Christian Culture and Daddy Daughter Dates
Conservative American Christians do have a lot of messed up, weird ideas about gender, gender roles, dating, relationships, and so forth, which I feel contributes to creating hang ups in Christian singles and is one reason many of us have found ourselves single still into our mid 30s and older, despite wanting to get married.
I’ve read that Christian Reconstructionists and Quiverfull groups tend to have “Daddy Daughter” balls and the like, where fathers are supposed to “date” their daughters and ask them to pledge their virginity to them, or weird, troubling things like that.
People should not be sexualizing father-daughter relationships, not even in the guise of being concerned about a girl’s virginity…
By the way, why no concern over a male losing his virginity, why no “Mommy Son” balls, where sons have to promise sexual purity to their mothers? Not that I think there should be such pledges or balls, I mention it only to point out how it’s a troubling, strange double standard among religious groups to freak out over a girl’s sexuality but not a guy’s.
Steph at “Stuff Christian Culture Likes” blog did this post not too long ago:
(Link): #234 Daddy-Daughter Dates
The concept of “Daddy Daughter” dates was also mentioned in a CBE review of the Christian produced film “Courageous,” and the Christian reviewer found the “Daddy Daughter” dating scene a bit creepy, and degrading to the female. You can read that review here: (Link): Sherwood Church movie Courageous, a review (their site is currently down)
Here is the first part of Stephanie Drury’s post; please (Link): visit her blog to read the rest:
- Christian culture is way into daddy-daughter dates. Yes. They’re exactly what they sound like. To their credit, evangelicals have recognized that absentee dads are more or less a societal menace and they appear be taking steps to rectify this within their frame of influence. But the emphasis they place on the daddy-daughter relationship is wildly disproportionate to all other parent-child interaction, to say nothing of creepy.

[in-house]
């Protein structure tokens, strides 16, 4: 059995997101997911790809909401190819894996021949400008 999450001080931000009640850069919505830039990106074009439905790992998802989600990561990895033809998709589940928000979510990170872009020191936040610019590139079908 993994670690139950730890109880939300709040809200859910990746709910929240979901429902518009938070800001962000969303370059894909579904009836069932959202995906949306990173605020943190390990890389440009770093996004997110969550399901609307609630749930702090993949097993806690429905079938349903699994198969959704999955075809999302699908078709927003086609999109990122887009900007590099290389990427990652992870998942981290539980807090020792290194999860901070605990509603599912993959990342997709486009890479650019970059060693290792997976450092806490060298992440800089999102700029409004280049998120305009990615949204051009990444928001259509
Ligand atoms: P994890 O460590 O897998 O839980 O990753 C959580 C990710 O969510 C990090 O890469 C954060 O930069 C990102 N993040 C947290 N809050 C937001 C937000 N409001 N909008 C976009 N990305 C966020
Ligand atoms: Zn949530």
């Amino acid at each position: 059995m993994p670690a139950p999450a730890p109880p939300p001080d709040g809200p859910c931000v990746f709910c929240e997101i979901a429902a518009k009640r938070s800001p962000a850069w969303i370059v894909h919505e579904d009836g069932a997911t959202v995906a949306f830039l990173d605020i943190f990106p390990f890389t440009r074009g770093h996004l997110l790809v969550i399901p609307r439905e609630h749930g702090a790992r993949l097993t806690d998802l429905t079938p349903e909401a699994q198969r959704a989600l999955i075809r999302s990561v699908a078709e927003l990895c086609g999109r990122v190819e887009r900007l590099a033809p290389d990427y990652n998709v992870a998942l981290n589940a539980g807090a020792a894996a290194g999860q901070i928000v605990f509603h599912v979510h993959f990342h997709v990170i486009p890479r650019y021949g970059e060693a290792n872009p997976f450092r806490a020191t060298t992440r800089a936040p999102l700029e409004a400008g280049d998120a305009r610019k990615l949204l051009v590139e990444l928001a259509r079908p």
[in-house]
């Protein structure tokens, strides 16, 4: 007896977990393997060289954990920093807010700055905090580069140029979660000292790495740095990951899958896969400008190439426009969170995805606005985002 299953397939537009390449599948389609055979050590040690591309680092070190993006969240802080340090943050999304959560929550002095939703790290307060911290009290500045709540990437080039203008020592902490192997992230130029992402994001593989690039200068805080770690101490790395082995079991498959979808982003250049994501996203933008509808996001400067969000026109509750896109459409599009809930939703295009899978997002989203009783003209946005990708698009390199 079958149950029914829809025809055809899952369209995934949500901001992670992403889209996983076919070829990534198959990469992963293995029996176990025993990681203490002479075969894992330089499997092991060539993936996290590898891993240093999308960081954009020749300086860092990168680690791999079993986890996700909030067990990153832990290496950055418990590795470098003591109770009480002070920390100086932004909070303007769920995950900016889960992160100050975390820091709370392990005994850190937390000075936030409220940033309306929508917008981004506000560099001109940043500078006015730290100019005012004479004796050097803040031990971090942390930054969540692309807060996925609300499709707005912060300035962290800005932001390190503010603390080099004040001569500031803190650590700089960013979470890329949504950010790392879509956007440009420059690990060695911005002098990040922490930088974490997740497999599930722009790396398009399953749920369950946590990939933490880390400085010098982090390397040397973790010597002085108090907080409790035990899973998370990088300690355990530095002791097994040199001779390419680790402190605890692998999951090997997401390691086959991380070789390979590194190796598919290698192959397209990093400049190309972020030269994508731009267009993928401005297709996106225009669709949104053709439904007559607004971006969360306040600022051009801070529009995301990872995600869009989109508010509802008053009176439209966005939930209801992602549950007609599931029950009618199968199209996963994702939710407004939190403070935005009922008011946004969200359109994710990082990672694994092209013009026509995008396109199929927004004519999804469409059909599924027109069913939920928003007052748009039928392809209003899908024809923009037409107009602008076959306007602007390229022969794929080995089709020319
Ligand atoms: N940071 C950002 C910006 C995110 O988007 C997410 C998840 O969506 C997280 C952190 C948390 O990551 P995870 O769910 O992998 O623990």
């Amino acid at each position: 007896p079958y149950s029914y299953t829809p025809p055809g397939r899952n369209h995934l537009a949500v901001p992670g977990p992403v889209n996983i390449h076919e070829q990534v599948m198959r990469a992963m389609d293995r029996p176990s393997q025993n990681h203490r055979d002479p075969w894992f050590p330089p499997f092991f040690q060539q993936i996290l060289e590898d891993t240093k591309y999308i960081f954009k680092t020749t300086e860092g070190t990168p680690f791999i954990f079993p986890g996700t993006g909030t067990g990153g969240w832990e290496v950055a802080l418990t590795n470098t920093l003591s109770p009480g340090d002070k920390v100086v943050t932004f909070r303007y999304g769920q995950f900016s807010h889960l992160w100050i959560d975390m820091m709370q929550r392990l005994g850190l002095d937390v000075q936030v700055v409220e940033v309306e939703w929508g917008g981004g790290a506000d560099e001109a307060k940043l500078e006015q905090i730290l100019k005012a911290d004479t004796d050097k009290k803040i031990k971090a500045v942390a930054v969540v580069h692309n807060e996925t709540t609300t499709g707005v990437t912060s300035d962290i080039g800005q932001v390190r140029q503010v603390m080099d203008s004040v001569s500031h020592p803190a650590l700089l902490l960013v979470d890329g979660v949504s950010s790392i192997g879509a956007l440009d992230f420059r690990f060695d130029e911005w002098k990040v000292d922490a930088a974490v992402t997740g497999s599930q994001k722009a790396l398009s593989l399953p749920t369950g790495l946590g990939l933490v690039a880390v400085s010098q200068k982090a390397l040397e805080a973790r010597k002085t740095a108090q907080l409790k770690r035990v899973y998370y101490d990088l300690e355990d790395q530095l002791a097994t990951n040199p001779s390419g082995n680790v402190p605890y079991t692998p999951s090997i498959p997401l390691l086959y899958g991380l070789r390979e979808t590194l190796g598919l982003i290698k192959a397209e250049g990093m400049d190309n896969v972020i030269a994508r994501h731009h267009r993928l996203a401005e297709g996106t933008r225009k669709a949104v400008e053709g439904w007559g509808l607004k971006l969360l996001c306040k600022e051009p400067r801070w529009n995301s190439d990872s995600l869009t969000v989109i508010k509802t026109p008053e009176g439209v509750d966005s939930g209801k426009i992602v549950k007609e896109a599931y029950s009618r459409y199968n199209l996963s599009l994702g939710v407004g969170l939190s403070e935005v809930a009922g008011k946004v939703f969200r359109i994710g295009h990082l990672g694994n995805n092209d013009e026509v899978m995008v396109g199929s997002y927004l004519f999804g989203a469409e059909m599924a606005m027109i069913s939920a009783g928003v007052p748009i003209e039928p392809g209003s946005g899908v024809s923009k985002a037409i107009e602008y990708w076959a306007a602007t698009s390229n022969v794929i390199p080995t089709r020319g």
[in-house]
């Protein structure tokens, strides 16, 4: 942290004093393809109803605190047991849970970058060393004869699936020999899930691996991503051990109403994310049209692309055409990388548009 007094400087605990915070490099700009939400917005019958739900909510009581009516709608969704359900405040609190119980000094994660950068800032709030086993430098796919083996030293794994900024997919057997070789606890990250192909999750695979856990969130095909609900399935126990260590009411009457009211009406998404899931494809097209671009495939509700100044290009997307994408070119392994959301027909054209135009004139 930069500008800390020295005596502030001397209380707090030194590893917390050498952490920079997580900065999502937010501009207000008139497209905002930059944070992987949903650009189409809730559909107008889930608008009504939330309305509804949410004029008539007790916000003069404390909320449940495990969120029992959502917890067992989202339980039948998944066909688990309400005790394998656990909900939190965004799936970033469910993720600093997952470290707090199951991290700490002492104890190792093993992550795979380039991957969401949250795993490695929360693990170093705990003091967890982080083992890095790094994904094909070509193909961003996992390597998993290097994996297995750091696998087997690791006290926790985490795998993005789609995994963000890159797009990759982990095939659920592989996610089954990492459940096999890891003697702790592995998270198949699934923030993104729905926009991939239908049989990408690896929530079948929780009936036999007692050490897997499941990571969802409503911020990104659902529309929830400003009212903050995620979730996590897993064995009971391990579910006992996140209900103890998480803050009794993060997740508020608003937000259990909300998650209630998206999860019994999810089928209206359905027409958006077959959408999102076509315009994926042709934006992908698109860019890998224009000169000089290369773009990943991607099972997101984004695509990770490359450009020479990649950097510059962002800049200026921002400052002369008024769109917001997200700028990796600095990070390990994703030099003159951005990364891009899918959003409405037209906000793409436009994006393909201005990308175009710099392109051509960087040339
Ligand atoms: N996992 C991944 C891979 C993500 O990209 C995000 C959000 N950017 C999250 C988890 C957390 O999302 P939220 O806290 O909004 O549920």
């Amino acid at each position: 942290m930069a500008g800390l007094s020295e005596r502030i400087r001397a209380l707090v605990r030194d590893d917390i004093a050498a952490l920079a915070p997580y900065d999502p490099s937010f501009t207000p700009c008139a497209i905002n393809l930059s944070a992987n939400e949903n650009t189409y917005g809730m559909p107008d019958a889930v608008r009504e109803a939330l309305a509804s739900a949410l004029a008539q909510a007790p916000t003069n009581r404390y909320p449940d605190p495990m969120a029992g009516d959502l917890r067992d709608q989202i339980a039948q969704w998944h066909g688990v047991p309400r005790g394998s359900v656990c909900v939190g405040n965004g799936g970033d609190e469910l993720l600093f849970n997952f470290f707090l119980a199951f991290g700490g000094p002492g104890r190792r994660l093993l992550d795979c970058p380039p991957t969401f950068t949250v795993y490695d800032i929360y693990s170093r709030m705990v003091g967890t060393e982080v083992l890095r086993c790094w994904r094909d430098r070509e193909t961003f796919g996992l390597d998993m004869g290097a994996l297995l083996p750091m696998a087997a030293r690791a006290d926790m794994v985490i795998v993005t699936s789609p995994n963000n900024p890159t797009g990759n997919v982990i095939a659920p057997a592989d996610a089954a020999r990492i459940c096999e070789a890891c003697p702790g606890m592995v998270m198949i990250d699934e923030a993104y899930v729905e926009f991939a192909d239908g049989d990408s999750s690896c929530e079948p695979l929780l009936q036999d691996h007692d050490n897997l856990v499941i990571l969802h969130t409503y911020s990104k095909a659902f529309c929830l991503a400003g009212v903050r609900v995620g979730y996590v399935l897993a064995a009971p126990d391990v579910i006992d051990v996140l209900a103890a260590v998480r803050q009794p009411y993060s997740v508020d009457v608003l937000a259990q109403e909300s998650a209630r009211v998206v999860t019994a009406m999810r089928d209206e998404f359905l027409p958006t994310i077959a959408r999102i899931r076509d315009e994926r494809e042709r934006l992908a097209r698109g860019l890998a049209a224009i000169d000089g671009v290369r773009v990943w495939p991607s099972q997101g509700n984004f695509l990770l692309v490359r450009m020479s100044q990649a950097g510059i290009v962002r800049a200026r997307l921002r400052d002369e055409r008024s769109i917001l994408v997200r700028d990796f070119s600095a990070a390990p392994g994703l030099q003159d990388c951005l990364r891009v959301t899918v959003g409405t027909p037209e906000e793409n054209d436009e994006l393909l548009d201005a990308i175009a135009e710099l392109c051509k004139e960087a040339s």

Part of the discrepancy can be seen by the quantity of ink devoted to this concept. There are pages upon internet pages about daddy-daughter dates, while the number of pages on mother-son dates that I could find are under a dozen. I found even fewer on daddy-son and mother-daughter dates, but no shortage on the daddy-daughter front. These articles lay out details for how and why and when and where to “date your daughter” (that is really what they call it). This appears to come from a lovely sentiment and honest desire to help shape girls into women who know their worth and won’t settle for dodgy men when they’re adults. And yet an equivalent amount of emphasis is not placed on the mother-son / mother-daughter / father-son relationship, and the tone of fatherly ownership of daughters is remarkable. Christian culture does not appear to have a problem with this.
Not surprisingly, the chatter surrounding daddy-daughter dates is directly in line with Christian culture’s M.O. of Doing Things and Avoiding Relationship. Rather than learn about why your relationship with your daughter or son is important, rather than seek to understand why vulnerability is crucial to emotional health and that bearing each other’s burdens is where relationship truly takes place, lists are given and dads check them off.
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